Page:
"If members of the public report a problem to us, we'll make an effort to get on the bus ourselves to ensure things run more smoothly," says Ray Tarleton, head. "If local shopkeepers complain, we'll drive down in pairs and pick up the troublemakers. It's all part of us extending the school into the community and the family, not just through technology but socially as well. Just as a parent looks after their child beyond home, so teachers, acting in loco parentis, must take responsibility for the pupils beyond the school gates."

One of the difficult issues teachers face is pupils' commute to and from school, which can be fraught with the potential for misbehaviour. South Wigston realised it had to get more involved in activities beyond the school gate when 140 pupils were trying to squeeze on an after-school bus designed for a maximum of 87 people. Because South Wigston is a 10 to 14- year-old high school, parents of the young Year 6s were becoming increasingly concerned about their children's journey into school.

"Parents were more worried about the commute than anything else," says Gary. "The Year 6s were over-awed by the noise and bustle and parents were concerned by the health and safety element. We felt we had to act because of our duty of care to make sure everyone is looked after during the school day." To ease the transition from primary to secondary, two members of staff now get on the incoming and outgoing bus for the induction period at the beginning of the autumn term. This only lasts for three days, but every afternoon two members of staff continue to supervise bus duty, checking the pupils are settled and seated properly before getting off the bus. Sometimes, members of the senior management team will travel the two or three miles with pupils on the outgoing bus, before making their own way back to school.

It's also a big problem for South Dartmoor Community College. The rural school has one of the widest catchment areas in the country, stretching 350 square miles. The majority of its 1,700 pupils are reliant on public transport to commute, although the sixth formers generally drive.

"It can be a military operation getting everyone safely on the buses," Ray says. "Our kids are pretty good once they're in school, but we can spend a disproportionate amount of time handling bus-related issues. Some of our pupils are travelling up to 40 minutes on the bus each way plus a 15 or 20-minute car journey to and from home. They're tired after that."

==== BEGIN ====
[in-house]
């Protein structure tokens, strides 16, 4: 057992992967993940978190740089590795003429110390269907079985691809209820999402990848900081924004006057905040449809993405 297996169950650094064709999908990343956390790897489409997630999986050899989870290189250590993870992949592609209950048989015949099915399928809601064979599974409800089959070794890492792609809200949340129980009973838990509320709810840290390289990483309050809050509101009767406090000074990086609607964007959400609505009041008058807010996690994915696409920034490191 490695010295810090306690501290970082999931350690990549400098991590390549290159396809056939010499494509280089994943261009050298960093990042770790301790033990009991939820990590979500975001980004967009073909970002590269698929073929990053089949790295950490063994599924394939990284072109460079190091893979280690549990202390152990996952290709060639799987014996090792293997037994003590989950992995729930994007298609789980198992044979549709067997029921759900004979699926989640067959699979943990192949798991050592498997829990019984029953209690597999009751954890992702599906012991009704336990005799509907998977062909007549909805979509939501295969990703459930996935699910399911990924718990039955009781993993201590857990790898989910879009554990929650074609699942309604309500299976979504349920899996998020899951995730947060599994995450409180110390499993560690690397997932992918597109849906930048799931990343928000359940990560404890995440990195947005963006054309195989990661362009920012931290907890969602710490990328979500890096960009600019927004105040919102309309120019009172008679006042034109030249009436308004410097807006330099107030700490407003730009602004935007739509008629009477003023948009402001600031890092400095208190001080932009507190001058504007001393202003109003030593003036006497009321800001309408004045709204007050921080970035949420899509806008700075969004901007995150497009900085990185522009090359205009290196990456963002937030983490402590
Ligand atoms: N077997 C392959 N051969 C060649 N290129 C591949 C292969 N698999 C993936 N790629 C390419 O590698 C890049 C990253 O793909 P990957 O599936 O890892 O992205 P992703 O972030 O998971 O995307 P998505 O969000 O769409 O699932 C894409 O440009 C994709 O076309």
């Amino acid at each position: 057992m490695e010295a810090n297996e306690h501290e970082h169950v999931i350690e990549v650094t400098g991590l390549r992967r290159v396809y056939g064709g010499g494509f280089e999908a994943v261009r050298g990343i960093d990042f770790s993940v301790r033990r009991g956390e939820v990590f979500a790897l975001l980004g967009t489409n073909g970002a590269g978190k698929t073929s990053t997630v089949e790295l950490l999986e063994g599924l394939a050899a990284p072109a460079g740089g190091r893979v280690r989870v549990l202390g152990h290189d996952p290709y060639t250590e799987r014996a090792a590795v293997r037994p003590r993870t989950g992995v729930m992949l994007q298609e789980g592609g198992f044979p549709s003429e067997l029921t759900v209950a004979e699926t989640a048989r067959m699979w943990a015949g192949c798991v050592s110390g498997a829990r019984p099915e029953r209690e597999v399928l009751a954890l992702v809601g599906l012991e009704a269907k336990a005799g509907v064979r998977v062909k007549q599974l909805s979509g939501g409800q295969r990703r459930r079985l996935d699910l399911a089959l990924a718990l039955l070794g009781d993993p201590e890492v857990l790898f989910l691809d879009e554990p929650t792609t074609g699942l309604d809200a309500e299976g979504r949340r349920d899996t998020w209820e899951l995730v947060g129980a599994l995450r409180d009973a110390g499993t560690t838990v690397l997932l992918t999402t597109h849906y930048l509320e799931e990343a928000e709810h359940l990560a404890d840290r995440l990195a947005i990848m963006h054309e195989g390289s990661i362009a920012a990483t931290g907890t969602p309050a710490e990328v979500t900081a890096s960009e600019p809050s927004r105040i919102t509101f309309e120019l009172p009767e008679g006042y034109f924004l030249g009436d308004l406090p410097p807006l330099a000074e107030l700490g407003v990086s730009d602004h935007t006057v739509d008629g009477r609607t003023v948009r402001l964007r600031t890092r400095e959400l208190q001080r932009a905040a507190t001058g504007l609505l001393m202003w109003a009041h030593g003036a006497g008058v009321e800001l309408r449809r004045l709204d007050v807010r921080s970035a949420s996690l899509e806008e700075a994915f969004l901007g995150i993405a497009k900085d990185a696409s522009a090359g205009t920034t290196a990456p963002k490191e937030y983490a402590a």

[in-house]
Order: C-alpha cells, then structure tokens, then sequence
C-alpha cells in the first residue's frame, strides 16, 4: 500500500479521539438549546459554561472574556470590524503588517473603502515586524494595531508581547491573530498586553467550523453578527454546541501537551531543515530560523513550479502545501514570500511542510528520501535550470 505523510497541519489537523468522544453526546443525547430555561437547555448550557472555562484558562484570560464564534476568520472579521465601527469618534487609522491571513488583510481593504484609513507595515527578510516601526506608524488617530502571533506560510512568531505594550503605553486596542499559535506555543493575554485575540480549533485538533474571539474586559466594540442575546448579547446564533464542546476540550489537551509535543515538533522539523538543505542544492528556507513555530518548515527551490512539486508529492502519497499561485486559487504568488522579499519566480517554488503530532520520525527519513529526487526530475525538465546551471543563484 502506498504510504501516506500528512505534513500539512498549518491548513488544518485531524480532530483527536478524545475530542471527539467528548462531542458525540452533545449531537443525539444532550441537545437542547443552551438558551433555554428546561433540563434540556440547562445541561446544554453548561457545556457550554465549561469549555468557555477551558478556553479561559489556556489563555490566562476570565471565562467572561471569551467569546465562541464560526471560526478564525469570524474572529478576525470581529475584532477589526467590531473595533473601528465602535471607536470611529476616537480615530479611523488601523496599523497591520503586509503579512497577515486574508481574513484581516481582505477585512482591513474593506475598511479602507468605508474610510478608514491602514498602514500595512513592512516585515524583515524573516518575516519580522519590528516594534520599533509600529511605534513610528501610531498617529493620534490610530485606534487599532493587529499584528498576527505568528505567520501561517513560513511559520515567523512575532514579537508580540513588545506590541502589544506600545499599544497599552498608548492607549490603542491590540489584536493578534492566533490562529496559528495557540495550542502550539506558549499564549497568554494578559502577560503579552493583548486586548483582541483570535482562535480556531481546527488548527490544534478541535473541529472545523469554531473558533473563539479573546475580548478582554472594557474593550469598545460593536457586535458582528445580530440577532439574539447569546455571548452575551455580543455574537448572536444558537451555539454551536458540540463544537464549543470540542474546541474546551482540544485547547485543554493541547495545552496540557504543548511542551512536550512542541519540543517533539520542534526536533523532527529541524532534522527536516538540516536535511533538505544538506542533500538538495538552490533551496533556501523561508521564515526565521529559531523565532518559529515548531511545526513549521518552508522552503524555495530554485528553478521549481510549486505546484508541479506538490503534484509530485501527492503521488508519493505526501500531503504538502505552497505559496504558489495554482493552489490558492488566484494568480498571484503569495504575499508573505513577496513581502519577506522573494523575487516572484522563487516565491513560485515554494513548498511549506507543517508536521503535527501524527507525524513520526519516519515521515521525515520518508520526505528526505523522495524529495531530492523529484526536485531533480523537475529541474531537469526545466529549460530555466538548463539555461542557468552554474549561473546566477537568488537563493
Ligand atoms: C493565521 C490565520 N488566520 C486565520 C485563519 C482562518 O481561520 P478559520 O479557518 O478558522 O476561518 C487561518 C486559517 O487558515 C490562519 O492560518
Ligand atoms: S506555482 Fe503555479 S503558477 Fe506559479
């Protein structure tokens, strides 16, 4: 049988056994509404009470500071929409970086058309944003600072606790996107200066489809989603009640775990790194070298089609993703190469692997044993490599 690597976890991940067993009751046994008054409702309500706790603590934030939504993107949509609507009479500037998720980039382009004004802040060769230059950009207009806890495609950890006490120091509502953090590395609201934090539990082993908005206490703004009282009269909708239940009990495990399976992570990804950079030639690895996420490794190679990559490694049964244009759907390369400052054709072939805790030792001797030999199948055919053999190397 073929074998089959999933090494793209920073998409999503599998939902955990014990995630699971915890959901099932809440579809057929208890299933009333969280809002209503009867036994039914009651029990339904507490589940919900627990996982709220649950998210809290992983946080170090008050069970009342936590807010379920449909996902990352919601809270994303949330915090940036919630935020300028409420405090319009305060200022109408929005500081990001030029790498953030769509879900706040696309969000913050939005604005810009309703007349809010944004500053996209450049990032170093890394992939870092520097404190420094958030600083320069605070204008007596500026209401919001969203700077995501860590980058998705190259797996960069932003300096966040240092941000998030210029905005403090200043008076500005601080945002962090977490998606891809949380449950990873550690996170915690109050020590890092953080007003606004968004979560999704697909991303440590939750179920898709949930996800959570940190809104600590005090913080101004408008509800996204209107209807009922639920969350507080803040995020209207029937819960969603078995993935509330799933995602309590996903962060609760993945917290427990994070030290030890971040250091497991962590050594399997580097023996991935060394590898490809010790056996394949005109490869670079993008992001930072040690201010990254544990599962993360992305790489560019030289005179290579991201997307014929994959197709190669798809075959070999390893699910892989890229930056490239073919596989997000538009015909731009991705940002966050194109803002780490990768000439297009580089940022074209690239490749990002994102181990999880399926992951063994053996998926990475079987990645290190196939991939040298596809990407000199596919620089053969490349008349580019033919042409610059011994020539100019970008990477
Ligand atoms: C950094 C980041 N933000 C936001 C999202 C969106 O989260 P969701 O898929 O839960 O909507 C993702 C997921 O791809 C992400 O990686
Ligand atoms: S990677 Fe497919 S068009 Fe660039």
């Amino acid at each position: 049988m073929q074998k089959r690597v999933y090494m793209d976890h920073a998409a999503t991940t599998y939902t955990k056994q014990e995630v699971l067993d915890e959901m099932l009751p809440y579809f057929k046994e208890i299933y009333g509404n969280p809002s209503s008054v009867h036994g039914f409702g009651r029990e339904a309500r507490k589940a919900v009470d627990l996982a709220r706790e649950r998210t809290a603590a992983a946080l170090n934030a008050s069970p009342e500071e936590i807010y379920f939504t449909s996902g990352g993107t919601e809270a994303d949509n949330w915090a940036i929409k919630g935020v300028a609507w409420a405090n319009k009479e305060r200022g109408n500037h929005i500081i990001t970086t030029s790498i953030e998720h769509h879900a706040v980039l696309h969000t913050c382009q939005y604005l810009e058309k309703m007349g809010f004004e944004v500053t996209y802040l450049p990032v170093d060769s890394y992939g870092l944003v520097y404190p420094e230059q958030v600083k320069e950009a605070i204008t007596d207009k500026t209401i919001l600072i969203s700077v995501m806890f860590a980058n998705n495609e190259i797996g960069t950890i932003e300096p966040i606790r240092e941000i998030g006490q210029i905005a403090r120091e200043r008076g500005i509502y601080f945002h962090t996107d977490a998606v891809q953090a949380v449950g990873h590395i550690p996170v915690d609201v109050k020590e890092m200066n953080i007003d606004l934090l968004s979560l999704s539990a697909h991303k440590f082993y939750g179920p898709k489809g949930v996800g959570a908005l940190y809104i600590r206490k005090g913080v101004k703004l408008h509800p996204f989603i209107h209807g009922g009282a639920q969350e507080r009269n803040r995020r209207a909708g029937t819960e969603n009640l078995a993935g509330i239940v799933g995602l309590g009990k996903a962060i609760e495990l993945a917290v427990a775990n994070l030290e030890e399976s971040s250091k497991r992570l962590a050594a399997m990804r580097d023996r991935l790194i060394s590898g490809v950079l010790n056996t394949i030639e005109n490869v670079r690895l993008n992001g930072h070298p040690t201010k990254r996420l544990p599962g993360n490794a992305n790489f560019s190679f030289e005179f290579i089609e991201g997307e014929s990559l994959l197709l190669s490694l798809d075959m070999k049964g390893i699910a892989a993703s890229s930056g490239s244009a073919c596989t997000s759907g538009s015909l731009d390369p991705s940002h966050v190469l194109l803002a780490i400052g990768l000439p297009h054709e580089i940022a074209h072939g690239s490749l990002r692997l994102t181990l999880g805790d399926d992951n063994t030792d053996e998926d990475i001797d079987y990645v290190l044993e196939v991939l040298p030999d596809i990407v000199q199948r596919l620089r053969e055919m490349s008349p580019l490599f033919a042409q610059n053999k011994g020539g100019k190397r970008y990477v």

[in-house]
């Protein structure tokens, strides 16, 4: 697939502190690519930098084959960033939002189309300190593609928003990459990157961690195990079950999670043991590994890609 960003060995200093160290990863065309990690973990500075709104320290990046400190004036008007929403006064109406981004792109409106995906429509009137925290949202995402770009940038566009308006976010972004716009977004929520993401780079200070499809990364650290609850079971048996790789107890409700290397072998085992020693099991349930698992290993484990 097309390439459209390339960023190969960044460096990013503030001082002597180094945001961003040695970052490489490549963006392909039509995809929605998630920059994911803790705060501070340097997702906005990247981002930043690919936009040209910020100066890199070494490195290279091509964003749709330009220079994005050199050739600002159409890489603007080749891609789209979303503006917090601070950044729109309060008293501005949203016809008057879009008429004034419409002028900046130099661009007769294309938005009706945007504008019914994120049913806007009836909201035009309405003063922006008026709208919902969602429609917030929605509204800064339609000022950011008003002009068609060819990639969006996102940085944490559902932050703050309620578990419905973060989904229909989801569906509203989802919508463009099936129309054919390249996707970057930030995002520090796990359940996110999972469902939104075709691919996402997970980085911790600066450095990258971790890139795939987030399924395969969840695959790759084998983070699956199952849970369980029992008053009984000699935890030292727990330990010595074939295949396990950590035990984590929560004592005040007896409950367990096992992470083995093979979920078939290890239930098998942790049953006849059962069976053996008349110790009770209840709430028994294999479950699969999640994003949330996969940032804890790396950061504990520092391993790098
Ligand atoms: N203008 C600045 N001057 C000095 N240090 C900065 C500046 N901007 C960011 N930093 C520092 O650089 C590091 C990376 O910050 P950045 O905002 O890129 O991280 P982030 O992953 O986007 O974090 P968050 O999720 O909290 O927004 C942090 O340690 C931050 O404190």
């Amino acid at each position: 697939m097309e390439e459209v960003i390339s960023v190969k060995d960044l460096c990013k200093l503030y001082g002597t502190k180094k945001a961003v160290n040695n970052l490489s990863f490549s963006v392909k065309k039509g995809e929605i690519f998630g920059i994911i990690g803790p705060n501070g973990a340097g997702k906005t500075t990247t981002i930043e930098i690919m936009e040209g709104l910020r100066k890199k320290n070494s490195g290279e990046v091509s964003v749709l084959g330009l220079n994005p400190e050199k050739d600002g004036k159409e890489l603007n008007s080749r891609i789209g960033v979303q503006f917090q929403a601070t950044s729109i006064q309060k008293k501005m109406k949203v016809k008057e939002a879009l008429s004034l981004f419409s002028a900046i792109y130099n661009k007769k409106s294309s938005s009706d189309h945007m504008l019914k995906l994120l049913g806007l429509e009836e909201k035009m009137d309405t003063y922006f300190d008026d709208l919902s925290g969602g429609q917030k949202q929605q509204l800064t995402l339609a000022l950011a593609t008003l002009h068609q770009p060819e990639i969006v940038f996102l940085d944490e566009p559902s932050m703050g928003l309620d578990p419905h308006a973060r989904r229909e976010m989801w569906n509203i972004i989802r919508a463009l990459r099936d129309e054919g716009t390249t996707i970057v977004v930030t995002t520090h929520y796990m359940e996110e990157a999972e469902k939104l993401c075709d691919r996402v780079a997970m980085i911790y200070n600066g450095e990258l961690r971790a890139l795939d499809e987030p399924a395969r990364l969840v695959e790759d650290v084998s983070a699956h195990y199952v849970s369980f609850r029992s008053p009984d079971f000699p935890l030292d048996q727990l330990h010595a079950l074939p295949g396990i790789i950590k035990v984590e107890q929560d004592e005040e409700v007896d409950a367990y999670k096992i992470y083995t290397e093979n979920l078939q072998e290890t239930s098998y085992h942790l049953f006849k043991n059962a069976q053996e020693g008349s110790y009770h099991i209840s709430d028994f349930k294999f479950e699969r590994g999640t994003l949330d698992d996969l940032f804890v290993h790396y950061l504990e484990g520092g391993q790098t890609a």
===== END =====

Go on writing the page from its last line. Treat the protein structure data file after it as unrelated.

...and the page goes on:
On a national level, it's hard to track the amount of teacher intervention required or implemented beyond the school grounds. There is certainly a belief that young people's wayward behaviour in towns and on public transport is a sizeable problem - an issue that provided Boris Johnson with valuable political mileage in the run up to this year's London mayoral elections. Since becoming mayor he has made tackling anti-social behaviour on buses a priority, funding an extra 490 police community support officers and police officers to patrol buses and stations.

Victims of this behaviour can be some of the most vulnerable in society. At least one in five adults with learning disabilities in the Trafford area of Greater Manchester has experienced some form of verbal or physical bullying when travelling by public transport, according to a United Response survey. The main instigators? Pupils at the end of the school day.

In the past, this may not have been considered a school's problem. But more schools are recognising that it is in their own interest to get involved. United Response, a national charity that supports people with learning difficulties or mental health needs, believes tackling these issues beyond the school gates has a positive effect on pupils when they are in school.